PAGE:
subscribe Support our award-winning journalism. The Premium package (digital only) is R30 for the first month and thereafter you pay R129 p/m now ad-free for all subscribers.
Subscribe now

New York — Google parent Alphabet’s contemplated acquisition of marketing software company HubSpot is likely to spark opposition from regulators even as many experts agree it would not curb competition, and would require the technology giant to open a new front in its battle with antitrust watchdogs.

Reuters reported last week that Google was mulling an offer for HubSpot, which has a market value of $34bn. Google has been weighing the antitrust risks of a potential deal and has yet to decide if it will make an offer.

Nearly a dozen antitrust experts and industry analysts said in interviews and analyst notes that it was unlikely that an acquisition by Google would hamper competition.

They said this was because the customer relationship management (CRM) software sector in which HubSpot operated was already served by several major players, including Salesforce, Adobe, Microsoft and Oracle. Google did not compete in CRM, and the acquisition could make HubSpot a more formidable player thanks to Google’s cloud-computing resources, improving offerings and prices for customers, they said.

According to technology researcher Gartner, HubSpot, which focuses on smaller customers, had a 4.9% market share in 2022 in the CRM marketing software industry, while Salesforce and Adobe each held a 15% share.

Yet these experts also said it was likely that a Google deal for HubSpot would trigger challenges from US and European antitrust regulators, given their growing aversion to technology giants getting bigger through acquisitions.

They added that Google would have to be willing to argue for the merits of the deal in a long court battle, and would need to convince HubSpot to do the same.

“My initial reaction is such a deal would face a pretty tough reception from the antitrust regulators,” said Seth Bloom, a former general counsel of the US Senate antitrust subcommittee who now runs his own advisory firm.

Google and HubSpot did not respond to requests for comment.

Google already faces several antitrust challenges, including two lawsuits from the US justice department. One accuses it of abusing its position as online search leader, while the other alleges it is monopolising the market for digital advertising.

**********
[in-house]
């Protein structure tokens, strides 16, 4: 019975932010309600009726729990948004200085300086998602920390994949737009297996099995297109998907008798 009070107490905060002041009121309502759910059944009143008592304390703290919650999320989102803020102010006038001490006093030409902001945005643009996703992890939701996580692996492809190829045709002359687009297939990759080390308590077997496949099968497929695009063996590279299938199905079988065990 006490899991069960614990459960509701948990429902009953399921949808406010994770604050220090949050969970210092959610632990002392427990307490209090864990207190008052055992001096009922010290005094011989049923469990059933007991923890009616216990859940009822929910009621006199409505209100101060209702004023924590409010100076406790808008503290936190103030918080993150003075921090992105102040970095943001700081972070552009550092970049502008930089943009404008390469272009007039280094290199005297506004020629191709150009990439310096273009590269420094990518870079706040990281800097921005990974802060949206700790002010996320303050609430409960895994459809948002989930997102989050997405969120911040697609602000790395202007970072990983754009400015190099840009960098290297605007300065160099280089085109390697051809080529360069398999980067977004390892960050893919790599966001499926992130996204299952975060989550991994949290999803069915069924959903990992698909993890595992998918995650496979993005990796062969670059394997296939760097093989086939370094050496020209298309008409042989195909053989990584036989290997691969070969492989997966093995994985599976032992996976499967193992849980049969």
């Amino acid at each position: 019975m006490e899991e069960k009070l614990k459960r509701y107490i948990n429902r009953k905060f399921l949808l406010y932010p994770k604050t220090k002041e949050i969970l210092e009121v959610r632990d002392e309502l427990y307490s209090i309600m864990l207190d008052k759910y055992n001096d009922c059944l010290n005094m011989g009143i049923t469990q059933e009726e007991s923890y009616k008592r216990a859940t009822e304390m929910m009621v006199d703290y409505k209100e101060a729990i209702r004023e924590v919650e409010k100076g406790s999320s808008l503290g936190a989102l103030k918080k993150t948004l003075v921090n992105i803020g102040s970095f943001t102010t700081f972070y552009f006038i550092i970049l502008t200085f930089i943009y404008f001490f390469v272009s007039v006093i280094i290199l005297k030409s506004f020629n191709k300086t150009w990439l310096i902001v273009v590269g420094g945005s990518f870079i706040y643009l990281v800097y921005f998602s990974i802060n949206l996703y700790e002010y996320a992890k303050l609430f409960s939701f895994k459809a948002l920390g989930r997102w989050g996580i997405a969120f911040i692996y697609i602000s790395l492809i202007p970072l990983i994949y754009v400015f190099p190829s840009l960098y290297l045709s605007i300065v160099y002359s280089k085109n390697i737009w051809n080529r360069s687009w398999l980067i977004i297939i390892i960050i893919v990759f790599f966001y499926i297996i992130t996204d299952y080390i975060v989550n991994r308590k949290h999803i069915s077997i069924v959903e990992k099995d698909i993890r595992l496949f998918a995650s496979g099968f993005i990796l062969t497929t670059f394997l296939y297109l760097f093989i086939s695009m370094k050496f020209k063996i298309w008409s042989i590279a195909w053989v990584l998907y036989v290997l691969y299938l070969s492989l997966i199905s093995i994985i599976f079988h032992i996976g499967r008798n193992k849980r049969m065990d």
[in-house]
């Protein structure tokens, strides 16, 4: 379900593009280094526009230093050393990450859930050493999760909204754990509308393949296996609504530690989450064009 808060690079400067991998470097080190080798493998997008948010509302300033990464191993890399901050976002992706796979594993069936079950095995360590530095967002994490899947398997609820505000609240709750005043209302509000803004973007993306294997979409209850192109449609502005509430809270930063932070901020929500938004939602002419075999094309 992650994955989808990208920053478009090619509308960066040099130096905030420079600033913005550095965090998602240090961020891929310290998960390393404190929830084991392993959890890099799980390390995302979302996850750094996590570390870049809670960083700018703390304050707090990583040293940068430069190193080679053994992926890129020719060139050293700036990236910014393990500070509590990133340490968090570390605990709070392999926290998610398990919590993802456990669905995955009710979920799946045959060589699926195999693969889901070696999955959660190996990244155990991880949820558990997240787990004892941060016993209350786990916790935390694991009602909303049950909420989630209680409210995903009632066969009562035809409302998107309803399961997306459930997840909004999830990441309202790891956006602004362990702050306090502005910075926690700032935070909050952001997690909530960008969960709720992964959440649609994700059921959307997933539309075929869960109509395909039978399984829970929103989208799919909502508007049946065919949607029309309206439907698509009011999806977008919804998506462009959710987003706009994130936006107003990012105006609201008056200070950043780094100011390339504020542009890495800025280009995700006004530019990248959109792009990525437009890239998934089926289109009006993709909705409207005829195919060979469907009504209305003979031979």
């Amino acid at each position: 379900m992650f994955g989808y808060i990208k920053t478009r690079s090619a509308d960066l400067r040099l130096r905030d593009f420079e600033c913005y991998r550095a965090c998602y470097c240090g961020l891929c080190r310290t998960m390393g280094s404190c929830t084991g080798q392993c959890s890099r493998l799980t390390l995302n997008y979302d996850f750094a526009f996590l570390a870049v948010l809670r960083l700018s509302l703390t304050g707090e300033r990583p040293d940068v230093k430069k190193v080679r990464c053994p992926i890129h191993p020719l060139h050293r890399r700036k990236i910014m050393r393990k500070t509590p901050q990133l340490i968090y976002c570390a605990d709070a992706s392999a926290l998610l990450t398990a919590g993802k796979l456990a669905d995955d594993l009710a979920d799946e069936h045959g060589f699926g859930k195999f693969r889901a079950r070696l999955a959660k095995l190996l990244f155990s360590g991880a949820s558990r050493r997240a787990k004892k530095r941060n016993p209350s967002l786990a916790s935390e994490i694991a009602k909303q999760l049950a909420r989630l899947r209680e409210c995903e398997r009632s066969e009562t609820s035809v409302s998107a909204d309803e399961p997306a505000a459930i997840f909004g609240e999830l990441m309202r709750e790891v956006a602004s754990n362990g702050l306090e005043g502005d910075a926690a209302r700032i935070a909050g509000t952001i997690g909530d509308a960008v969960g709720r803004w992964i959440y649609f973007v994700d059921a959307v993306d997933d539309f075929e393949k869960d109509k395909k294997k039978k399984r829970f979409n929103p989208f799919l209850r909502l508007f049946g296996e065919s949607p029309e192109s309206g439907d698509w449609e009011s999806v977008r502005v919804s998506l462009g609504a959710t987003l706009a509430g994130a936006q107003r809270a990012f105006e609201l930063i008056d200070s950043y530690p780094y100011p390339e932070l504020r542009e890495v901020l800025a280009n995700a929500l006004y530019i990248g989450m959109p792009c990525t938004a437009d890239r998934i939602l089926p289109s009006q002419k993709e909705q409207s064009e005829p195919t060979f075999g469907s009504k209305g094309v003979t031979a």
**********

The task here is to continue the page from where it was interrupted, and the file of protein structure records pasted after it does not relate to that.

A justice department spokesperson did not immediately respond to a request for comment.

The regulatory terrain for Google is also hostile in Europe. It is among technology the EU has investigated for potential breaches of the new Digital Markets Act, a directive that makes it easier for people to move between competing online services like social media platforms, internet browsers and app stores.

A spokesperson for the European commission, which serves as the EU’s executive arm and has fined Google in the past for anticompetitive practices in online search, did not immediately respond to a request for comment.

Cash pile

The intensity of the antitrust scrutiny has dissuaded most technology giants from pursuing mega deals. The last major acquisition completed was Microsoft’s $69bn deal to buy Call of Duty maker Activision Blizzard, which the maker of the Xbox console managed to get past Britain’s regulators only after it agreed to give up streaming rights for Activision’s games.

In December, Adobe shelved its $20bn deal for cloud-based designer platform Figma, citing “no clear path” for antitrust approvals in Europe and Britain. The regulators fretted about the ability of Figma’s smaller rivals to compete.

Before its HubSpot deliberations, Google had steered clear of large acquisitions. Its biggest-ever deal, the purchase of Motorola Mobility for $12.5bn, came more than a decade ago. It has kept its deal making small, showing an affinity for acquisitions in advertising with purchases such as DoubleClick and AdMob.

What has pushed Google towards a big deal is its swelling cash pile of $110bn and the need to better deploy capital to generate returns. While it is investing heavily in artificial intelligence like its peers, its shareholder returns have lagged behind those of other players in this space such as Microsoft and Meta Platforms over the past few months.

William Kovacic, an antitrust professor at George Washington University Law School, said Google’s dominance in online search tainted it in the eyes of regulators even in areas where the company did not compete, such as CRM software.

“If you slam the door shut on mergers that could permit a nonparticipant or a weaker participant to get a bigger foothold in the market, you’ve withdrawn an important potential source of rivalry in the market,” Kovacic said.


subscribe Support our award-winning journalism. The Premium package (digital only) is R30 for the first month and thereafter you pay R129 p/m now ad-free for all subscribers.
Subscribe now

Would you like to comment on this article?
Sign up (it's quick and free) or sign in now.

Speech Bubbles

Please read our Comment Policy before commenting.